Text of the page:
Vaughan eager to keep pressure on fragile West Indies

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Everything points towards another England victory. Michael Vaughan's team are playing with purpose and confidence. They are unbeaten in the Caribbean and the thousands of England supporters who have travelled here are already talking about a whitewash.

Everything points towards another England victory. Michael Vaughan's team are playing with purpose and confidence. They are unbeaten in the Caribbean and the thousands of England supporters who have travelled here are already talking about a whitewash.

Their opponents, meanwhile, are in disarray. The West Indies captain, Brian Lara, and the coach, Gus Logie, do not get on and the lack of communication from the management to the players is dreadful. There is an apathetic approach to the home side's play and they cannot wait for this series to end.

So what are we to expect here - a seven or eight-wicket victory for England by tea on the fourth day? This would be a perfect way for Vaughan, who only needs a draw to become the first England captain to win a Test series in the Caribbean since 1968, to wrap things up.

"We are going out to win this game," Vaughan said. "We set out to win every game. I cannot see playing for a draw working here in the Caribbean. We will be trying to play in exactly the same manner and with the same spirit we did in the first two games. We are a very focused group of players and our aim is to go out and play good cricket. If we can do that, we know what the result will be. Four-nil is achievable but it is not something we have talked about."

A more batsman-friendly pitch should mean Vaughan's bowlers have to work harder for their wickets but if England can hit the West Indies hard on day one and remove Lara cheaply for the fifth time in this series, it is difficult to see them putting up too strong a fight.

All this sounds wonderful to England supporters but history suggests that it is dangerous to make predictions at the Kensington Oval. In 1994, no one expected England to win what turned out to be a historic Test match here. Michael Atherton's team were in a similar state then as the West Indies are now. They were 3-0 down in the series and had just been bowled out for 46 in Trinidad.

It was also at this venue that the West Indies pulled off one of the most remarkable victories in recent times, against Australia. Chasing 311, the West Indies were on 105 for 5 before Lara took them home with a brilliant, unbeaten 153.

England remain unchanged for the third consecutive Test but Vaughan acknowledges that certain members of the batting line-up need to contribute more. "Tres [Marcus Trescothick] and I have not got us off to great starts and this has to change," Vaughan said. "The middle order have got us out of a couple of tricky situations so far and more is required from us."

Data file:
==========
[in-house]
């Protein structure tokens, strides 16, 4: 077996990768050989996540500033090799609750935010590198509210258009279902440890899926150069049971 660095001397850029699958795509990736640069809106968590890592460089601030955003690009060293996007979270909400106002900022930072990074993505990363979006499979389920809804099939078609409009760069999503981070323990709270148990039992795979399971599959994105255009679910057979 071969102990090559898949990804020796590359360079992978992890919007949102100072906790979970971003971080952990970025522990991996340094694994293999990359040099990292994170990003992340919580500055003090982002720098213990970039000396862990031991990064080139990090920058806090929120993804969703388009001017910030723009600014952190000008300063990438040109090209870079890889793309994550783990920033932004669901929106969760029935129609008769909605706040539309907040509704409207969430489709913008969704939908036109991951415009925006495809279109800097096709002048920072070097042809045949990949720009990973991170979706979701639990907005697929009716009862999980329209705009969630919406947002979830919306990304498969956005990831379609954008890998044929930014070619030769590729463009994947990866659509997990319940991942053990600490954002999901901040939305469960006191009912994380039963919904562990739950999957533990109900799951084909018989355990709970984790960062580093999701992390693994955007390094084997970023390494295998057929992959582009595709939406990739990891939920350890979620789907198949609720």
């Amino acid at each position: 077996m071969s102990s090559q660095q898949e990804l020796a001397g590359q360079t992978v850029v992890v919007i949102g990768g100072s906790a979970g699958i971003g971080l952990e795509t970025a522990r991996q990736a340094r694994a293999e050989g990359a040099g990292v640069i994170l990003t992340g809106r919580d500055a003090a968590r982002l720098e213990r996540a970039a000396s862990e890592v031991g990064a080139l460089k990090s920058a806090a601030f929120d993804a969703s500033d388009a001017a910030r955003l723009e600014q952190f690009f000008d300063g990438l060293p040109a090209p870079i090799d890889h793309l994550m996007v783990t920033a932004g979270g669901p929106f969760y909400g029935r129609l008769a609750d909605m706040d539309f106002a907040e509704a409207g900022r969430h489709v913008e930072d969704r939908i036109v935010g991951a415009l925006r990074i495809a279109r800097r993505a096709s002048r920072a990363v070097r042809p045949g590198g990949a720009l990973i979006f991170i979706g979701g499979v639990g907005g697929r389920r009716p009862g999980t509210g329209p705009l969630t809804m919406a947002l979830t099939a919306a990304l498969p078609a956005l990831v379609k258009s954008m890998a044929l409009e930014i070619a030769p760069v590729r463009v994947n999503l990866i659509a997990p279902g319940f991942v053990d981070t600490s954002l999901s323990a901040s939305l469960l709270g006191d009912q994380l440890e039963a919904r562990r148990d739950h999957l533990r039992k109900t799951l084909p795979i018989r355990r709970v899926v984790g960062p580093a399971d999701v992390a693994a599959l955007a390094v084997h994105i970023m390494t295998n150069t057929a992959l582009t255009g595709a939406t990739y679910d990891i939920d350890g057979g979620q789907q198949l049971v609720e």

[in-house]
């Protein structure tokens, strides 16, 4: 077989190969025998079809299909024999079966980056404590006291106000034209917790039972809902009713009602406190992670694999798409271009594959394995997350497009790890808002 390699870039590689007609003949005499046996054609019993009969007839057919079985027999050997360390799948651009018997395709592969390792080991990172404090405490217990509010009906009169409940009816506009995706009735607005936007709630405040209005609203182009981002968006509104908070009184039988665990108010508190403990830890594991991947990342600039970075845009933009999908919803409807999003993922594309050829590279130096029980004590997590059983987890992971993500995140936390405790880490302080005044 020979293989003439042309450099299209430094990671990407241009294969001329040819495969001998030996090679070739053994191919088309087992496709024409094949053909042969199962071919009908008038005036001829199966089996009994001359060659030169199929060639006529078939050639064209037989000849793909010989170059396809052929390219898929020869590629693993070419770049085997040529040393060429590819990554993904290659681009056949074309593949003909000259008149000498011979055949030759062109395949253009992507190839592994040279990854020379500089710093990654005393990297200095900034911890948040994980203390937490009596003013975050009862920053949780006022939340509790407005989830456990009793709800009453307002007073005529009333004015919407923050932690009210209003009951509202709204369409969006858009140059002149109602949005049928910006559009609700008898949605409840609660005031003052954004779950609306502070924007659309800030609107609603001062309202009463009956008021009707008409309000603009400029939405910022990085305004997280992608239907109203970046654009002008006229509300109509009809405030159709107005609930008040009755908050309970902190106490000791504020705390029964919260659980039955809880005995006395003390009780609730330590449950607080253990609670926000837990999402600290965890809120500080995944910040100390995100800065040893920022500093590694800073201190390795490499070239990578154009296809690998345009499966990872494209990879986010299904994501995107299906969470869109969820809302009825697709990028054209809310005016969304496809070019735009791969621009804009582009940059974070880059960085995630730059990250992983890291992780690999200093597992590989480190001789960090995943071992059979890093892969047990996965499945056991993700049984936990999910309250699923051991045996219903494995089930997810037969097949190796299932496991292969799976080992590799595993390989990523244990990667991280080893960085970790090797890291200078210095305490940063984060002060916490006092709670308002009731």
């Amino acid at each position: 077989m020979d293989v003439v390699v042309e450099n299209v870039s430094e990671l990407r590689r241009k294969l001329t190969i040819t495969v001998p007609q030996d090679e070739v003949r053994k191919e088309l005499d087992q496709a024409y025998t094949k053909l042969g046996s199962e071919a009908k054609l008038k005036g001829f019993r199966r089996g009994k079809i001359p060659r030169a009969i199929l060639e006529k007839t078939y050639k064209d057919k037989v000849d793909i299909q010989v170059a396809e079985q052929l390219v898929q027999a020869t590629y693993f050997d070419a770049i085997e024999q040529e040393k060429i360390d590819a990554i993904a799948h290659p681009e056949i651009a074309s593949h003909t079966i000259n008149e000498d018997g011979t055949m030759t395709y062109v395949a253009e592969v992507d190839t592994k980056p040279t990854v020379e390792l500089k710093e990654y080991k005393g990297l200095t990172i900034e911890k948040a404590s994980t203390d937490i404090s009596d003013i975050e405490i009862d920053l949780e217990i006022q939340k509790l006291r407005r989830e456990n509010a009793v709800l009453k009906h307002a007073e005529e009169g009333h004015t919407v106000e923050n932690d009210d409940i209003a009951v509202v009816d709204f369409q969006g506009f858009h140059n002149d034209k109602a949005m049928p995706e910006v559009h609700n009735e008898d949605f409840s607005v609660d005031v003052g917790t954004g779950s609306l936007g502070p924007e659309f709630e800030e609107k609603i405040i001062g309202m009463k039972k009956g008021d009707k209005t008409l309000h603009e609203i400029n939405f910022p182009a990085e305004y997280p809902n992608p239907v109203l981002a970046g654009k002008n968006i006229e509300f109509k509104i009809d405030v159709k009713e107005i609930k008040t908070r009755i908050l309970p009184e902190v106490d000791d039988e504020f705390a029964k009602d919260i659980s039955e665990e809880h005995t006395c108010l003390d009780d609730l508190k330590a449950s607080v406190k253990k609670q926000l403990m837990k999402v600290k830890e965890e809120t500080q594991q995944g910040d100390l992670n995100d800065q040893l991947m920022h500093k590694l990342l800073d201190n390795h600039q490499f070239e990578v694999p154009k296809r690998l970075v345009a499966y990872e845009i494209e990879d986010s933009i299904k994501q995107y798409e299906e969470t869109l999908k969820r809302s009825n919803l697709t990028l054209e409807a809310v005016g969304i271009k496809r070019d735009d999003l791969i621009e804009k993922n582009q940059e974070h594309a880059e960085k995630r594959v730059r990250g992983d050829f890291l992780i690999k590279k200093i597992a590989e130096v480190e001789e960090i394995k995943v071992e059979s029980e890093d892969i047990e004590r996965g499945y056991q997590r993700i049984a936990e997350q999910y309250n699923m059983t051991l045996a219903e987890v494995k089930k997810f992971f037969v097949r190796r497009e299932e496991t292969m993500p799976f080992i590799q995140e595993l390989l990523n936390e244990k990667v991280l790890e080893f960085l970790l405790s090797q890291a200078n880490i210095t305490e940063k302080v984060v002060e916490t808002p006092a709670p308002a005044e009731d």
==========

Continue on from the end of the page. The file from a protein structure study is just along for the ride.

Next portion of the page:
More will also be required from Ashley Giles, who has had little to do in the first two Tests. A combination of poor bowling, aggressive batting and Stephen Harmison has limited the spinner's input to 22 overs. Giles will not enjoy the short boundaries which lie square of the wicket but the nature of the pitch should mean he plays an key role.

The pitch is no longer the quick, bouncy surface of the Seventies, Eighties and early Nineties and pace is not the only option when a captain selects his side. Slow bowlers have played a leading role in recent games and on a couple of occasions the West Indies have even selected a specialist spinner.

The Barbados Cricket Association has attempted to buck this trend and the pitches were relaid two years ago. On the evidence of last year's Test against Australia this has made little difference. Steve Waugh, the then Australia captain, described the track as the slowest he had ever played Test cricket on, and the visiting leg-spinner Stuart MacGill took nine wickets.

The locals want it to be quick because it serves up the kind of cricket they enjoy most. And in an effort to satisfy these fans, the groundsman has given the track a green tinge this time.

"It will be good if the ball goes through," Vaughan said. "We are pretty fortunate that we have all bases covered on the bowling front. If it swings we have Matthew Hoggard. If there is any bounce there it brings Steve Harmison into play, and if it goes low and skiddy we have got Simon Jones. It looks a decent pitch. It has a good covering of grass on it but the history of the pitch here suggests there are always a few runs scored."

England have no reason to change the game plan which has proved so successful thus far. Vaughan will continue to bombard the fragile West Indies batting with his pacemen, and the challenge for the hosts is to show some fight in the face of such hostility.

The West Indies will wait until this morning before they decide on their final XI but Devon Smith looks as though he will miss out. The opener, who has scored the only century in this series, injured his finger in practice. Smith's place would go to Daren Ganga, a Trinidadian who scored two hundreds against Australia 12 months ago. Fidel Edwards' recovery from a back injury will give the attack greater firepower, and Lara hinted that the left-arm spin of Ryan Hinds may gain him selection ahead of Dwayne Smith.

England: M P Vaughan (capt), M E Trescothick, M A Butcher, N Hussain, G P Thorpe, A Flintoff, C M W Read (wkt), A F Giles, S P Jones, M J Hoggard, S J Harmison.

West Indies (from): B C Lara (capt), C H Gayle, D S Smith, S Chanderpaul, R O Hinds, R R Sarwan, D R Smith, D Ganga, R D Jacobs (wkt), R L Powell, T L Best, C D Collymore, P T Collins, F H Edwards.

Umpires: D Hair (Aus) and R Koertzen (SA).